Oh beautiful for spacious skies for amber waves of grain. The author of these words must have been driving through Eastern Washington I thought to myself as I left the Ritzville Supercharger. I was headed an hour south to Palouse Falls State Park. According to my sources, the park centered around a magnificent waterfall.
It was hard for me to imagine something of that scale judging by the terrain that I was currently in. It was so unlike the Washington that I knew, with forests packed over the Cascade Mountains and peaks like Mt Rainer or Mt St. Helens towering over above. All I could see for miles were fields of those amber waves, covering every inch of the horizon.
The closer I got to the park though the more confused I was. All I could see were still endless fields, a hill or two here and there, but nothing like the forests that I would expect from an area with a waterfall.
As I drove further south I start to see the terrain change from open fields, to rolling hills, to towering buttes. The transformation is almost magical and I sit back thinking about how much of a difference 20 miles can make. I think I can start to see where a waterfall could become realistic.
Then, as I turn onto the rough gravel of Palouse Falls Drive, it hits me. This wasn’t the normal waterfall that I was expecting like the many I have been to before.This was going to be a river cut canyon that towers down into the valley below. I suddenly became more excited than I had imagined I would be as this adventure turned into something completely different.
Massive black cliffs towered over a canyon in front of me and the sound of a roaring waterfall starts to fill my ears. A picturesque landscape yellows and greens companied by drab grays and browns fill my view. Suddenly, all I can think about is the immense power of the earth and how small I feel because of it.
Then, almost without warning, I saw the waterfall — massive in size — cutting through the basalt and towering over the cliff into a pond below. The breathtaking beauty was almost indescribable. So many colors and sounds conjoining into one ginormous energy. The chirping of the birds filled the air to an almost deafening degree, dragonflies joined them as they soared across the open valley. Today, mother nature was out to play.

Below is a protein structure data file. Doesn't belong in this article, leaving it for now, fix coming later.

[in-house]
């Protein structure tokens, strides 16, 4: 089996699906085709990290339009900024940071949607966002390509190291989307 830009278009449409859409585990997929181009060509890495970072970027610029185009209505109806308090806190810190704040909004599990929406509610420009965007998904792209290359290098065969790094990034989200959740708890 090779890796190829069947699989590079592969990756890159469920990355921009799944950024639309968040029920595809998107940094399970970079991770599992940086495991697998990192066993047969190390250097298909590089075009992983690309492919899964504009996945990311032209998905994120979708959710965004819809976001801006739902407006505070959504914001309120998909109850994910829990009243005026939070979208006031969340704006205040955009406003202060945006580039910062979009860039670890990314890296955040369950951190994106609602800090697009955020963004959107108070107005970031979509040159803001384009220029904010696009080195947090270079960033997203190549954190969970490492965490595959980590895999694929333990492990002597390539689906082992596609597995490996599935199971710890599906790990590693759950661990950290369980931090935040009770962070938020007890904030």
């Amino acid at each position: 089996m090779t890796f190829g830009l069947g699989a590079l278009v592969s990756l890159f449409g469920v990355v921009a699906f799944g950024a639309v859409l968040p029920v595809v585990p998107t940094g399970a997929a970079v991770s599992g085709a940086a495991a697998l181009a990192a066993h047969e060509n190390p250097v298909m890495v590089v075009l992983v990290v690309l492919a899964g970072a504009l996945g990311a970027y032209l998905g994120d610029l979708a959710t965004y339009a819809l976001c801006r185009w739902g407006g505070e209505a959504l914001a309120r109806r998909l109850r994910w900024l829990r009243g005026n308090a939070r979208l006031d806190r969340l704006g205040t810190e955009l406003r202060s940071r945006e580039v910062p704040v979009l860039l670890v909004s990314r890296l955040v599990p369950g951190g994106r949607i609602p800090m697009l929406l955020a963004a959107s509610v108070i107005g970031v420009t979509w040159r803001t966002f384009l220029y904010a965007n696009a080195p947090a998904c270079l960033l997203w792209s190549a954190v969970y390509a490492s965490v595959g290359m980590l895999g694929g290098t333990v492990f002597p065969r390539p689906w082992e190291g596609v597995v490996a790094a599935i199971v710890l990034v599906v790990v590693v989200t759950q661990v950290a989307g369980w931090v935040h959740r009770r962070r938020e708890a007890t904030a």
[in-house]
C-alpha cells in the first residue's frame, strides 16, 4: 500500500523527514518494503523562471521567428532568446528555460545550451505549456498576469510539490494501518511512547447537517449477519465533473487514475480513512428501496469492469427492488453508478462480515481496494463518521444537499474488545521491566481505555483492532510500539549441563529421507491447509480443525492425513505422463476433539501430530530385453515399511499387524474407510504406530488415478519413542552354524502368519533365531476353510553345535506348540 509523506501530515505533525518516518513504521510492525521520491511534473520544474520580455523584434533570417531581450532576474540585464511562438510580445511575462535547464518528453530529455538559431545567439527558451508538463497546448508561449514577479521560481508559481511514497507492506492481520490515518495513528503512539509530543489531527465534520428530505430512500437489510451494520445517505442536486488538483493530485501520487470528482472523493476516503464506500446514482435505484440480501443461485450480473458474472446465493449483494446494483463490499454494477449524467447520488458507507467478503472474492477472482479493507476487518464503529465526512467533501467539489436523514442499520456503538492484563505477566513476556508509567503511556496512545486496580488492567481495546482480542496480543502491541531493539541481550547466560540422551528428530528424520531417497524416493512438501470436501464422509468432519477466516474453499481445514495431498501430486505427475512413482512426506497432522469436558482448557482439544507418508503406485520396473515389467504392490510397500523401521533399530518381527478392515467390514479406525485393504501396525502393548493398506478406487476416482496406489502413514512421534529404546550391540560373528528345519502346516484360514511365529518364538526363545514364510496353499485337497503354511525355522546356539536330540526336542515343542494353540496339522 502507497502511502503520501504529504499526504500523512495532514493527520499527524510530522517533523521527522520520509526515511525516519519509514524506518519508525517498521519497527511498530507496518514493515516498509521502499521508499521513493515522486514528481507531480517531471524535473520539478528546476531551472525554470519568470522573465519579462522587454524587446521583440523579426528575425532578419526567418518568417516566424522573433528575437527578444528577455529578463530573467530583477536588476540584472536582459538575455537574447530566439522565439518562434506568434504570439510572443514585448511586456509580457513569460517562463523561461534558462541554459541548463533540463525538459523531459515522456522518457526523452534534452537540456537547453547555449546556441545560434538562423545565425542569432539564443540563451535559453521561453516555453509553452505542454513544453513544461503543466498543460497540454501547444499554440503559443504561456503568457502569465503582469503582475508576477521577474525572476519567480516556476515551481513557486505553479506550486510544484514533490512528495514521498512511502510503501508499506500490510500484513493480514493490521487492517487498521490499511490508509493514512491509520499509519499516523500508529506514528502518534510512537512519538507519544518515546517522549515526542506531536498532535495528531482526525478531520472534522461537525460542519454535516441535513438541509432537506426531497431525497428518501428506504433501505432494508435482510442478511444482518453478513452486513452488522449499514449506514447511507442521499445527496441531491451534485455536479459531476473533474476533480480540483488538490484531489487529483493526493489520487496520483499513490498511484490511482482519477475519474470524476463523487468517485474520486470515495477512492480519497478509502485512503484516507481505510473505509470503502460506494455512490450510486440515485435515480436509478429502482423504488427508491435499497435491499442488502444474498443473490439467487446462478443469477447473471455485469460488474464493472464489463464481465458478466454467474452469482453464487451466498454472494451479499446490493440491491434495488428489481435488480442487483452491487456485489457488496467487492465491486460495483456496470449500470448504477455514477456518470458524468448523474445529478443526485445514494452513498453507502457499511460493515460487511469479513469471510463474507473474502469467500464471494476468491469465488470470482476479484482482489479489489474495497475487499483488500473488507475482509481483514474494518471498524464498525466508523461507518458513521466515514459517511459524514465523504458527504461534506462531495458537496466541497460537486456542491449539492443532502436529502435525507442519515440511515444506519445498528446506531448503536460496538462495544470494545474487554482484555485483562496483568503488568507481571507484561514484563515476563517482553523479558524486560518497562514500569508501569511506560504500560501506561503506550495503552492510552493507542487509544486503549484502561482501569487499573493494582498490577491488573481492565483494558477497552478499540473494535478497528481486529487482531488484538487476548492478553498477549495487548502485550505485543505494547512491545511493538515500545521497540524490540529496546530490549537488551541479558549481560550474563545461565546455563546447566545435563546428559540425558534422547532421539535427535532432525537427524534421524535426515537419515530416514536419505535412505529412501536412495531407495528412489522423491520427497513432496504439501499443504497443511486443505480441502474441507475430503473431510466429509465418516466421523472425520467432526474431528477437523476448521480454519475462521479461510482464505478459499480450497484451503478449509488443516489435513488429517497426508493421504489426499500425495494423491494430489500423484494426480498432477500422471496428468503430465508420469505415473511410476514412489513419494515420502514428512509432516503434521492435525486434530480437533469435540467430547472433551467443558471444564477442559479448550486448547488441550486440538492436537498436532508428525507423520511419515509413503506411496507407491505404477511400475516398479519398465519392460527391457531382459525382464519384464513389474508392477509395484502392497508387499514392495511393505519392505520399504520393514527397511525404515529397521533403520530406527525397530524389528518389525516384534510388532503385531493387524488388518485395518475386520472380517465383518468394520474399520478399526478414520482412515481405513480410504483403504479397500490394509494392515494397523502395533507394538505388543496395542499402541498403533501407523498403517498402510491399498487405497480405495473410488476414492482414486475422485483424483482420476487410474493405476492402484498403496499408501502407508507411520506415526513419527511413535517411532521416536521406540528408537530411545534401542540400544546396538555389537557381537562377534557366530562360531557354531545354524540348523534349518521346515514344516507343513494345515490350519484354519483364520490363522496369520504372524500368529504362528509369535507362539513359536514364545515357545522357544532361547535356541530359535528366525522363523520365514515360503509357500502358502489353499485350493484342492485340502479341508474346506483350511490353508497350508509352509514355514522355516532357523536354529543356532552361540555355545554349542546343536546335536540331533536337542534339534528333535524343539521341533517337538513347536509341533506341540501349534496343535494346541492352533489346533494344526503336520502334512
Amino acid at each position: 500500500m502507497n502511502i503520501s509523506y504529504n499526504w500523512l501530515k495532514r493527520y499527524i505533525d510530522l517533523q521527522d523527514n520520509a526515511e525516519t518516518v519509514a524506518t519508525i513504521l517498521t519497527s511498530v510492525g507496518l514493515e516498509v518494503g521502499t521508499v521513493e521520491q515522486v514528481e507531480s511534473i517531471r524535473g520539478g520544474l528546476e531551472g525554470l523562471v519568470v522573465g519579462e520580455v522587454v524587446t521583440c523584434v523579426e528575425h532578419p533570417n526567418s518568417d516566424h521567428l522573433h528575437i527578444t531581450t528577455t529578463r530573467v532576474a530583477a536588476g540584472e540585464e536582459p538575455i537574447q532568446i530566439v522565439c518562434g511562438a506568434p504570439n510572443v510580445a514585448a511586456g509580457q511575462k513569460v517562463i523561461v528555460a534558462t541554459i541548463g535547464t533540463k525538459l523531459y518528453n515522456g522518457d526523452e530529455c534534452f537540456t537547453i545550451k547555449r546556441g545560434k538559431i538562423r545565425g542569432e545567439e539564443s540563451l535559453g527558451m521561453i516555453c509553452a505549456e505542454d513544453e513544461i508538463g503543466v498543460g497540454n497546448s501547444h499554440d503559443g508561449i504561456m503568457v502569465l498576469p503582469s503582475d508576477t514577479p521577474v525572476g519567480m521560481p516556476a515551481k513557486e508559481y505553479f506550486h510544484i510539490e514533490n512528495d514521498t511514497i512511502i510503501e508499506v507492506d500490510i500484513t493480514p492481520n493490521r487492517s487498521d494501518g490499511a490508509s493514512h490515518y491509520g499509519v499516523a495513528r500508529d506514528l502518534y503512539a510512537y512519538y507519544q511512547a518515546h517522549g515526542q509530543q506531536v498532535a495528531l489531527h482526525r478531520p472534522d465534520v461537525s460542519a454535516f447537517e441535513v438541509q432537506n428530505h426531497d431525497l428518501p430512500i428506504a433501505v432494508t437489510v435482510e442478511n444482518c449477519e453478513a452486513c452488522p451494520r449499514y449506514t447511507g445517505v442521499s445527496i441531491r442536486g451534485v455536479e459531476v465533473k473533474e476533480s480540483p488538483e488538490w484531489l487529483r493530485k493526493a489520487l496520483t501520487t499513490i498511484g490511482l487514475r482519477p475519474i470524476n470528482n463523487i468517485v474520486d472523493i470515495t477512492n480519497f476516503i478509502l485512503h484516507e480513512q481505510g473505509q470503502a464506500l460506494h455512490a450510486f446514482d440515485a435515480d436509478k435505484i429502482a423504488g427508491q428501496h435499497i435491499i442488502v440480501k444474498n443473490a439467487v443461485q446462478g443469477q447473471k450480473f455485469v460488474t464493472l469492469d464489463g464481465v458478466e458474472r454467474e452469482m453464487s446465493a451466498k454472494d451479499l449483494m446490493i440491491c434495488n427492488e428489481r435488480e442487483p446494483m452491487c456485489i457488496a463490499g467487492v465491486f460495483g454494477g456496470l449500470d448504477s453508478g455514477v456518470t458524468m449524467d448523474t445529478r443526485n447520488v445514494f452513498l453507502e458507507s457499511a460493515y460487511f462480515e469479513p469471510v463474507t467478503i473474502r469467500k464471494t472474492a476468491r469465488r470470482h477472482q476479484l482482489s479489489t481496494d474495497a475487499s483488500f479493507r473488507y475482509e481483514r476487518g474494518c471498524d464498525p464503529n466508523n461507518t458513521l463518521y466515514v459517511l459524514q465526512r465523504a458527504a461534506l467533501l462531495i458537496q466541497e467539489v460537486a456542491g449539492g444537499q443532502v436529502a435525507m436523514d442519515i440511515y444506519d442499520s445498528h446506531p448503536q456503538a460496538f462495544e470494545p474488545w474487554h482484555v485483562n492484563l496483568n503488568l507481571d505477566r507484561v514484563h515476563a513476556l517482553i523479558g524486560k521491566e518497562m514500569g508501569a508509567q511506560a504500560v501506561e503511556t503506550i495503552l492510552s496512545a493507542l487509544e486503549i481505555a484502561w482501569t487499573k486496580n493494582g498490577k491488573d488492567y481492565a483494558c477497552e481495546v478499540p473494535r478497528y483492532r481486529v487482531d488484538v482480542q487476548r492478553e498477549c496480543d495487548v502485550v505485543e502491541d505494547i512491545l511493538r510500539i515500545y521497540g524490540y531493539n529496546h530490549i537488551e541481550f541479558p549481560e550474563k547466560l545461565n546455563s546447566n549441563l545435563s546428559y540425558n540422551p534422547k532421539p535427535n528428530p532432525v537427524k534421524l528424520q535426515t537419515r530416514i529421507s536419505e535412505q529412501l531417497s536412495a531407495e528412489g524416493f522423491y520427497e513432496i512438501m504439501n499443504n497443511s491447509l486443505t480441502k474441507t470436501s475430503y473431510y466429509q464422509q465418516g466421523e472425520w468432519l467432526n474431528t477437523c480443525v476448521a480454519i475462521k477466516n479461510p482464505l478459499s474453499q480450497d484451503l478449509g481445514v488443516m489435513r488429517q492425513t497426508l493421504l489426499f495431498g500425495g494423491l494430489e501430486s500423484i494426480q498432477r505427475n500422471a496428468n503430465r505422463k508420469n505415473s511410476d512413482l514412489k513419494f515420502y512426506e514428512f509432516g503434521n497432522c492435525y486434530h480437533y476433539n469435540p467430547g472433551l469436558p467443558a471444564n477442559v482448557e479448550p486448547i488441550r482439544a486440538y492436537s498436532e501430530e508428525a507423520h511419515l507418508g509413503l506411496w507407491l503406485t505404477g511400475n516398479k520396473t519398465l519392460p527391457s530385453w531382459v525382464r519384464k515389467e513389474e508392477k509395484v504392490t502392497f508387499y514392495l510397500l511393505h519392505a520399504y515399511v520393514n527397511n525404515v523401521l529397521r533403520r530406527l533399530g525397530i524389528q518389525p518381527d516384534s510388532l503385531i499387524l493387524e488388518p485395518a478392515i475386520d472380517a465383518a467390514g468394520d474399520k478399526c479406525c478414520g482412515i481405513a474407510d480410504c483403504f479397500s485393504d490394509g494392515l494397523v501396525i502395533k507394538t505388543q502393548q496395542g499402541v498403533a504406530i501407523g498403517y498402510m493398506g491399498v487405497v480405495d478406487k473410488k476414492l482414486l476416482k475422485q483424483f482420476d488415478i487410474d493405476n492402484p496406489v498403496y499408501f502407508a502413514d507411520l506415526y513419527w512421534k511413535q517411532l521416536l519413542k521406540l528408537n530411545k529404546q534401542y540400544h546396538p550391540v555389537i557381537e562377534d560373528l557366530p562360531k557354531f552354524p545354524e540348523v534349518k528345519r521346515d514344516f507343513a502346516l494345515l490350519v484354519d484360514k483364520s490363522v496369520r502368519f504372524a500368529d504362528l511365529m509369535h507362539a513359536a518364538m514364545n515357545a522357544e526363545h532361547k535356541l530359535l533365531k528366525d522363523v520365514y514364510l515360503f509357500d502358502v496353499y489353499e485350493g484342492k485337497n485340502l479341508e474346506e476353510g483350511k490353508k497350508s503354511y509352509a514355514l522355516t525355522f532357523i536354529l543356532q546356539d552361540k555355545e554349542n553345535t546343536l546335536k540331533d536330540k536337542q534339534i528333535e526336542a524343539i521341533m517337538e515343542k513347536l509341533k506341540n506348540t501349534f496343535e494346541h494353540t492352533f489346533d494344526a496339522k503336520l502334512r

Now leaving state property reads a sign at the edge of a precarious looking path. A short way down, a fence is blocking off a set of railroad tracks and I can feel the air blast past me from a train rushing by in a blur. For a moment, I loose myself in thought, reminiscing about some of my friends who hop trains and paint graffiti. For the first time, after hearing all of their stories, I can somewhat relate to how they feel being this close. I notice some graffiti on the side of the train going by and I wonder if it’s by anyone that I know.
Down at the bank of the river I sat and got lost in the rhythm of the water. It’s hard to describe the immense feeling of satisfaction that overcame me while sitting there. Looking back at the top of the cliffs seen where I was just a few moments ago. Watching new people look down on me as I looked down on someone else I knew exactly how they felt and I knew one moment and feel exactly like me. A connection that we both share even though we’ll never know each other. How many times in our lives does that happen. How many experiences do we share with people that we simply are never aware of? How can I learn to appreciate it more?
Eventually, there is no more trail. You’re left to make your own or try to follow the way of the mountain goat. Slippery rocks and some steep grades make it a work out for your legs but the further I push more satisfaction I feel. Sure footedness and confidence is a must if you’re going to attempt this. Don’t look down and continue forward. It’s well worth the effort.
Dangerous area. Keep out. The sign reads as I come to a razor thin edge along the basalt. On one side of me is the river calmly building up, getting ready to let loose. On the other side is a pit that the fall plummets down. The edge I’m walking on forms the dam between the two. As I walk towards the cliff, I can feel the adrenaline pumping through my veins.
After a nice break taking in the fall, it’s time to leave. I could turn around, but for the adventurous, a path more suitable for a goat lies along the cliff. I’m up for the challenge. Shortly into inching along the side, I realize its more like bouldering or climbing at this point than hiking. Fair enough, but a warning for the light hearted, the full loop is tough.
Closest Supercharger Ritzville WA 44.7mi
105 W Galbreath Way, Ritzville, WA 99169
Palouse Falls State Park
Palouse Falls Rd, LaCrosse, WA 99143